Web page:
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  1. #26
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    I understand this is a parameter issue and that they cannot be sent over

    for a little example I have done this:

    var display;
    function Hi()
    {
    alert(display);
    }


    var buttonnode= document.createElement('input');
    buttonnode.setAttribute('type','button');
    buttonnode.setAttribute('name','button'+iteration);
    buttonnode.setAttribute('value','sal');
    //removerow.a =iteration;
    buttonnode.attachEvent('onclick',Hi);//require this particular row to be deleted
    buttonnode.onclick = function(){Hi(this, iteration)};
    cell1.appendChild(buttonnode);


    but when I click on the button and the alert jus outputs undefined and not the value of iteration....

  2. #27
    SitePoint Evangelist SpaceFrog's Avatar
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    Here's the code I tested under FireFox 1
    Code:
    <!DOCTYPE HTML PUBLIC "-//W3C//DTD HTML 4.01 Transitional//EN">
    <html>
      <head>
      <title>IE Bug ?</title>
      <script>
      
      function showit(){
      alert('ok')
      }
     
      // Cherche l'élément 'bug' et insère un lien qui affiche 'ok' quand on clique
      // Fonctionne sous Mozilla et Opera mais pas sous IE 6
      function testIE(){
        var elem = document.getElementById("bug");
        var newtag = document.createElement("a");
        newtag.setAttribute("id","lien")
        newtag.setAttribute("onclick",function(){alert('coucou')})
        newtag.onclick=function(){alert('coucou')};
        newtag.setAttribute("style","cursor:pointer")
        newtag.appendChild(document.createTextNode("click"));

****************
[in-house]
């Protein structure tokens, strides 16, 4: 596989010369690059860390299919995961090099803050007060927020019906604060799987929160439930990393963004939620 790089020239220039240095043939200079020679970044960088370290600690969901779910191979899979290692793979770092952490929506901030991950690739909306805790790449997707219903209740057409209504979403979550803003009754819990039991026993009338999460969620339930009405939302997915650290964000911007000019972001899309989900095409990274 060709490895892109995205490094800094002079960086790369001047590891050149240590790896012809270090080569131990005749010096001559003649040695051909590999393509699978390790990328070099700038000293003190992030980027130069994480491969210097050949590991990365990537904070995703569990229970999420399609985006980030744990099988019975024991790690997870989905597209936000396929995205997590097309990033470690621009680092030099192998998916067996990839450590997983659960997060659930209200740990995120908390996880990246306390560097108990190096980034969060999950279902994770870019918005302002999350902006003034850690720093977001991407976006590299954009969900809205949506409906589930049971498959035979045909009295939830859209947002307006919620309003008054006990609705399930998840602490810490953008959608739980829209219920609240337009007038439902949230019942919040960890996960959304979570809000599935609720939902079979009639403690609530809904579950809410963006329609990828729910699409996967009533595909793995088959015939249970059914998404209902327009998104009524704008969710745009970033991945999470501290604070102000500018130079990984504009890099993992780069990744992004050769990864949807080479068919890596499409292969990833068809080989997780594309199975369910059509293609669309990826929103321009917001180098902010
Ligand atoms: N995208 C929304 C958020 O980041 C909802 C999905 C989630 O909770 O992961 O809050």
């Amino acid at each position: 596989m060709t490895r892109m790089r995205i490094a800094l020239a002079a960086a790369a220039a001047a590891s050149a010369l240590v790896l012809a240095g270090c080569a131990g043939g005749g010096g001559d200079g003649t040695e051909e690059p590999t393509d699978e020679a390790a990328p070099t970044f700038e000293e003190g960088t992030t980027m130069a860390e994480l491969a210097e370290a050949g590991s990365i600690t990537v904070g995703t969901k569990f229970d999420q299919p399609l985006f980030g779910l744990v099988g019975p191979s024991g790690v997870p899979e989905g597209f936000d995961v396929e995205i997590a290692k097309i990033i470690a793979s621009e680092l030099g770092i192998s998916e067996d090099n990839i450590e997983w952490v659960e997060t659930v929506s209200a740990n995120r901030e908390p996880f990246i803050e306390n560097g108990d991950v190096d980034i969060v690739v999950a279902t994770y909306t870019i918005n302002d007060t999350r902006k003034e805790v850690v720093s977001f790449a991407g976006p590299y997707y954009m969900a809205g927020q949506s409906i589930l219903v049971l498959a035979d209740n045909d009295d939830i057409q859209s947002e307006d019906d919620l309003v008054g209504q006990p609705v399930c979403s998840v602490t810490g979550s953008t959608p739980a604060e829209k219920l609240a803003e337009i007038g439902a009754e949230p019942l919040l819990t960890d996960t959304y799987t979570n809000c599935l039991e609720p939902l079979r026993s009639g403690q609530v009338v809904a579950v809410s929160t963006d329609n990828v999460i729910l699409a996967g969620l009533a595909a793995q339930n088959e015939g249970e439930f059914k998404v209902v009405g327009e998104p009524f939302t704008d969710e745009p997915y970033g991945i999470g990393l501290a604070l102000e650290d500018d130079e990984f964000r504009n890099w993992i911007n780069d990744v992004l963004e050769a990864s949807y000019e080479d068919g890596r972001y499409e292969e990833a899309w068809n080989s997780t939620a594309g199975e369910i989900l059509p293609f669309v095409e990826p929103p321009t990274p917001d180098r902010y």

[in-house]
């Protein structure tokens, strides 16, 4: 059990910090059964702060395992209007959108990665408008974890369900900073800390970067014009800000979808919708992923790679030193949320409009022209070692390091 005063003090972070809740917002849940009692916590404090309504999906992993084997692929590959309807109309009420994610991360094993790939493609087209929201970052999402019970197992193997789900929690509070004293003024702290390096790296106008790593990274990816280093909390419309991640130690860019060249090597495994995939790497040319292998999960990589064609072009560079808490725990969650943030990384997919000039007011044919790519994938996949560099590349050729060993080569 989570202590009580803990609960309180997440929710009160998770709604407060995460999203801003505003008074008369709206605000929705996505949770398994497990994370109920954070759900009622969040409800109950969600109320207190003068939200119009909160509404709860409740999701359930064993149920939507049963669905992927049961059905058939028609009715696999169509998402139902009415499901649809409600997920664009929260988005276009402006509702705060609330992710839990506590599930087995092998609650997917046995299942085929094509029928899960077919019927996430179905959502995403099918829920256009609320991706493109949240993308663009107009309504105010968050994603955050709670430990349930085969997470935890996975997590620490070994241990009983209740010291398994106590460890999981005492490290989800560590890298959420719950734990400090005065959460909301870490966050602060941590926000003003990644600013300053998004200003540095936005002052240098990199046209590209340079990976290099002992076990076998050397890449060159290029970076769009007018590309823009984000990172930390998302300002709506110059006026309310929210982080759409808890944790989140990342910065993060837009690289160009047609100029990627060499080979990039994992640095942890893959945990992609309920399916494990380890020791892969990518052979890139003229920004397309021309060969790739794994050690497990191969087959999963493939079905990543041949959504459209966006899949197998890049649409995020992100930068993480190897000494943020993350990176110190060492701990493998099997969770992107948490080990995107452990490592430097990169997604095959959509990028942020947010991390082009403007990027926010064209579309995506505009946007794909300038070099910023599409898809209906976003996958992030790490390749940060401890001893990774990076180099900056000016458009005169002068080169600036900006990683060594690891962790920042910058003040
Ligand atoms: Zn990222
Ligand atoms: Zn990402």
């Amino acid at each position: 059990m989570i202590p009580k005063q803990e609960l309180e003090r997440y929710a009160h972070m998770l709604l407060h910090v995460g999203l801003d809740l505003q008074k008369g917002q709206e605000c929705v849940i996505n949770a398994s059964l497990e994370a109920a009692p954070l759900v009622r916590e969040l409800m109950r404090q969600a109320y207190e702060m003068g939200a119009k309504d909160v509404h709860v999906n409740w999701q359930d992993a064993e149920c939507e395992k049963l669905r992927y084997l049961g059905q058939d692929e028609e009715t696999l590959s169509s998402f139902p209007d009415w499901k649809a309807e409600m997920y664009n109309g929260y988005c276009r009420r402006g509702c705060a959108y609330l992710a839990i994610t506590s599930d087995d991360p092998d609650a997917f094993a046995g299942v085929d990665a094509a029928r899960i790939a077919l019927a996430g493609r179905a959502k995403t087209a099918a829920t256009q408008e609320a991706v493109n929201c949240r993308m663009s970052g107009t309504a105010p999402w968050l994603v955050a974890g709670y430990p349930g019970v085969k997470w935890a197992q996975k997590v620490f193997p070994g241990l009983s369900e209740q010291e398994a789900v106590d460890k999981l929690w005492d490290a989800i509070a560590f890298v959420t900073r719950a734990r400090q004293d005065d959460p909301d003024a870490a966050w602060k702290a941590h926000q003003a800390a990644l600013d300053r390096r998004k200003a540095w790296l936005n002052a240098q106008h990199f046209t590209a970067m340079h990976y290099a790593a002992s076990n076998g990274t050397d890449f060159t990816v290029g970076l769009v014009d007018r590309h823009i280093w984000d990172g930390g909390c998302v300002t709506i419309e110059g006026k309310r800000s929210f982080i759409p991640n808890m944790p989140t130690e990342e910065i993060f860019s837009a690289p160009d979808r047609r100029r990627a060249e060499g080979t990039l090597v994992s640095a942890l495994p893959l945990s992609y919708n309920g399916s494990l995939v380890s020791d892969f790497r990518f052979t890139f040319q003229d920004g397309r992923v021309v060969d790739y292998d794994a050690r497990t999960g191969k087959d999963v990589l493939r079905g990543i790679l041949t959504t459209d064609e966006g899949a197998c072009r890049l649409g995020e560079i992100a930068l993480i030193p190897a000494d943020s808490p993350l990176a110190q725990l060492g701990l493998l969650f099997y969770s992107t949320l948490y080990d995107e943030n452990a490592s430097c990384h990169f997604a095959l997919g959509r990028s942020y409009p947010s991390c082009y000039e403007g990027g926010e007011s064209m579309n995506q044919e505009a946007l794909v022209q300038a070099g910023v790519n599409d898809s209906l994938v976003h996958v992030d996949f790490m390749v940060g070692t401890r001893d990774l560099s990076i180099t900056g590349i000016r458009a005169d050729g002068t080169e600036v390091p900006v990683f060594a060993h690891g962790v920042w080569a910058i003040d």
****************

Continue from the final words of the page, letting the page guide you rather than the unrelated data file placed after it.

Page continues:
elem.appendChild(newtag);
      
        document.getElementById('lien').style.cursor='hand, pointer'
    
      }
      </script>
      </head>
    
    
      <body>
     
      <input type="button" value="test!" OnClick="testIE()"/>
     
      <div id="bug"></div>
     
      </body>
    </html>
    onclik attribution is doubled to ensure compatibility with IE and FFX

  3. #28
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    onclik attribution is doubled to ensure compatibility with IE and FFX
    Hmmm...let me review: you claimed setAttribute() worked in FF1.0 with event handlers:

    newtag.setAttribute("onclick",function(){alert('coucou')});

    but your code really has another line of code that assigns the function to the the onclick event in FF1.0:

    newtag.onclick=function(){alert('coucou')};

    Furthermore, since the last line works in IE too, you don't need the first line at all.

  4. #29
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    i'm confused...

  5. #30
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    but when I click on the button and the alert jus outputs undefined and not the value of iteration....
    Where did you define interation anywhere in your example:
    Code:
    var display;
    function Hi()
    {
    alert(display);
    }
    
    
    var buttonnode= document.createElement('input');
    buttonnode.setAttribute('type','button');
    buttonnode.setAttribute('name','button'+iteration);
    buttonnode.setAttribute('value','sal');
    //removerow.a =iteration;
    buttonnode.attachEvent('onclick',Hi);//require this particular row to be deleted
    buttonnode.onclick = function(){Hi(this, iteration)};
    cell1.appendChild(buttonnode);

  6. #31
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    Also, get rid of any line with attachEvent() and get rid of any setAttribute() line that tries to set an onclick event because they are both not crossbrowser. To set an event handler all you need is a line like this:

    buttonnode.onclick = some_function;

    Finally, since you seem to be having a lot of trouble with that concept, I suggest you put your event handlers inline in the html:

    <input type="button" onclick="some_function(arg1)" />

    and see if that makes things clearer for you.

  7. #32
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    ok think I have come up with the solution of sending the parameter across but the thing is now it just removes the last row and not the button row any suggestions as to how I can retrieve the row of the button I have created...as the row is added at the end of the table I assumed that its index would be last row but this does not seem to be the case

    function remove1()
    {
    var num=remove1.a;
    document.getElementById('secondtable').deleteRow(num);
    }






    var tbl = document.getElementById('secondtable');
    var lastRow = tbl.rows.length;